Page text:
Bard College Catalogue

The Bard College Catalogue contains detailed descriptions of the College's undergraduate programs and courses, curriculum, admission and financial aid procedures, student activities and services, history, campus facilities, affiliated institutions including graduate programs, and faculty and administration.

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Bard College Catalogue 2013-14

Bard College Catalogue 2013-14

Environmental and Urban Studies

http://eus.bard.edu

Faculty

Kris Feder (director), Myra Young Armstead, Daniel Berthold, Diana De G. Brown, Nicole Caso, Robert J. Culp, Deirdre D’Albertis, Matthew Deady, Diana H. DePardo-Minsky, Sanjaya DeSilva, Michèle D. Dominy, Gidon Eshel, Felicia Keesing, Cecile Kuznitz, Christopher R. Lindner, Mark Lytle, William T. Maple, Susan Merriam, Aniruddha Mitra, Anne Nelson, Sophia Stamatopoulou-Robbins, Bruce Robertson, Susan Fox Rogers, Nathan Shockey, Michael Specter, Alice Stroup, Irene Sunwoo, Yuka Suzuki, Clement Thery

Overview

Environmental and Urban Studies is an interdisciplinary program that examines the interdependence of human societies and the physical environment. The program strives to ensure that majors have a solid background in the physical sciences, humanities, economics, and policy. It also aims to enhance students’ understanding of the complexities of environmental and urban issues and their awareness of interrelationships between built and “natural” environments.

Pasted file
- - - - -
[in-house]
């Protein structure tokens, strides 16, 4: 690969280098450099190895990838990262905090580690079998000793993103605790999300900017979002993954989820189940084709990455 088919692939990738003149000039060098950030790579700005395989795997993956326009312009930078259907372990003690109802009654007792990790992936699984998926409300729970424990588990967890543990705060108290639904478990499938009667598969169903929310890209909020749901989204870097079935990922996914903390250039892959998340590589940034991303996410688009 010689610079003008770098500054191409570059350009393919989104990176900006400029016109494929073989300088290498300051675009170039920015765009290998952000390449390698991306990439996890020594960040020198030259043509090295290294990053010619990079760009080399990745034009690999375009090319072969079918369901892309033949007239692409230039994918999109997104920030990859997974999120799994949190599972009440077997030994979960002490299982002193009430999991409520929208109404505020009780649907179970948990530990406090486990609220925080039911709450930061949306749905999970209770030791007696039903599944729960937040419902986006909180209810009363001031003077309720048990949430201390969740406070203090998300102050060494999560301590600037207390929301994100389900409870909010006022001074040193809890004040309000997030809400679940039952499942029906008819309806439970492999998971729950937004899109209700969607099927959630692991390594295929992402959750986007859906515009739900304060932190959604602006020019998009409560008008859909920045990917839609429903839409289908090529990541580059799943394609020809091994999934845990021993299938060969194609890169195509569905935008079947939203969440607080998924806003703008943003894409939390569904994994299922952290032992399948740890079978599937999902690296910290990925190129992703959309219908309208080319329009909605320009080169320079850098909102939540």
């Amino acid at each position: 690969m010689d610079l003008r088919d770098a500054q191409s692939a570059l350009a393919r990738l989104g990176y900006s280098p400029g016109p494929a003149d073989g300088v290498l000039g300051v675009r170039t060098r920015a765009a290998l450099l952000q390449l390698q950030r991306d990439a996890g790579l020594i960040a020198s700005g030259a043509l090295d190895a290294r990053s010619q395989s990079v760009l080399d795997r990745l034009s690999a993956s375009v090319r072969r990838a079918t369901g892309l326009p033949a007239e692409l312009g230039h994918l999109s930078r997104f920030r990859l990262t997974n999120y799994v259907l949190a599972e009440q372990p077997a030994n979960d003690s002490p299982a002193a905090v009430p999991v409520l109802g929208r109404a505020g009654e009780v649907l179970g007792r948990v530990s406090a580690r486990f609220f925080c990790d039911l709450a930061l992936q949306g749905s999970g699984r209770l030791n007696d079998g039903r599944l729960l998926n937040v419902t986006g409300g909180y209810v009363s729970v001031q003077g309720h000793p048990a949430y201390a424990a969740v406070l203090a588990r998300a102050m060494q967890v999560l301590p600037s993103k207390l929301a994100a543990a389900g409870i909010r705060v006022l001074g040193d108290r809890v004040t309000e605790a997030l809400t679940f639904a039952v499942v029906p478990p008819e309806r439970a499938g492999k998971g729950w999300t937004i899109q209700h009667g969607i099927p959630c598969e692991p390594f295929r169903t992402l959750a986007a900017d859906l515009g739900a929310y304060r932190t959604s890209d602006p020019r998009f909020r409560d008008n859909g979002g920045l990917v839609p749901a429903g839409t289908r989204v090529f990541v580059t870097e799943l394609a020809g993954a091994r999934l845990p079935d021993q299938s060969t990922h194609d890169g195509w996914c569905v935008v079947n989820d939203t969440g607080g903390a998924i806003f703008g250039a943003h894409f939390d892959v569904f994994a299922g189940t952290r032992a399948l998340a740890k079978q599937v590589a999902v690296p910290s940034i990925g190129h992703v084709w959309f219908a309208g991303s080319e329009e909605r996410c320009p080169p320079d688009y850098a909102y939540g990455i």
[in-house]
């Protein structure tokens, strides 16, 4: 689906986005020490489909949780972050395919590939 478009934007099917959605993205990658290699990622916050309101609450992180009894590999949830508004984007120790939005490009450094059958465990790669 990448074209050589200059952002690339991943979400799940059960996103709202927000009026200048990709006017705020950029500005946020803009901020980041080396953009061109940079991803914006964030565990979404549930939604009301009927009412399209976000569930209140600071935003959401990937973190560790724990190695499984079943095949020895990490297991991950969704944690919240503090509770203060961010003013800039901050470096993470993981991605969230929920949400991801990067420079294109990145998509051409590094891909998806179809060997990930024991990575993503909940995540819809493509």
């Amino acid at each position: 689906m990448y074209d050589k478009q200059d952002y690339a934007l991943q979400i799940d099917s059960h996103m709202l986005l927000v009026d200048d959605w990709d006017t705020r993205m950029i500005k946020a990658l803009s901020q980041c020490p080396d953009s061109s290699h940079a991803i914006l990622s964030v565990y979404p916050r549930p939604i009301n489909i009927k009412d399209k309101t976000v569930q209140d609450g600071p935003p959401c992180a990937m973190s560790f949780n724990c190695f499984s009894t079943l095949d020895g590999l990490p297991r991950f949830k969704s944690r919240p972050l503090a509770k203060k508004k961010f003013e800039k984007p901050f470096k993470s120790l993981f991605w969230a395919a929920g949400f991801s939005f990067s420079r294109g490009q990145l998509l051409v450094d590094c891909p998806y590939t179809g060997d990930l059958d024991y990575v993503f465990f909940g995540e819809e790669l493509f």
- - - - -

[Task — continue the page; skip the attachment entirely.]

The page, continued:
The program is designed to allow students to engage intellectually with people across disciplines, as well as to acquire practical skill sets and hands-on experience addressing urban and environmental challenges. Students take several rigorous interdisciplinary and disciplinary core courses, complete an internship and a practicum, and attend the EUS colloquium. To balance transdisciplinary breadth with depth in a particular discipline, each student also takes intermediate and advanced courses in a chosen focus area. Expertise developed through the focus area prepares the student for the Senior Project. 

The Hudson River, its estuaries and wetlands, the Catskill Mountains, the valley communities, and other historical and natural resources provide a laboratory for empirical research in environmental studies. The Bard campus is home to Hudsonia, an independent environmental and educational institute, and the Bard College Field Station. The EUS program has links to the Bard Globalization and International Affairs Program in New York City and to a rich variety of internship and junior-year abroad programs. Students can also draw on the resources of the Franklin D. Roosevelt Presidential Library, Cary Arboretum, Institute of Ecosystem Studies, and the laboratories of The Rockefeller Univer­sity in New York.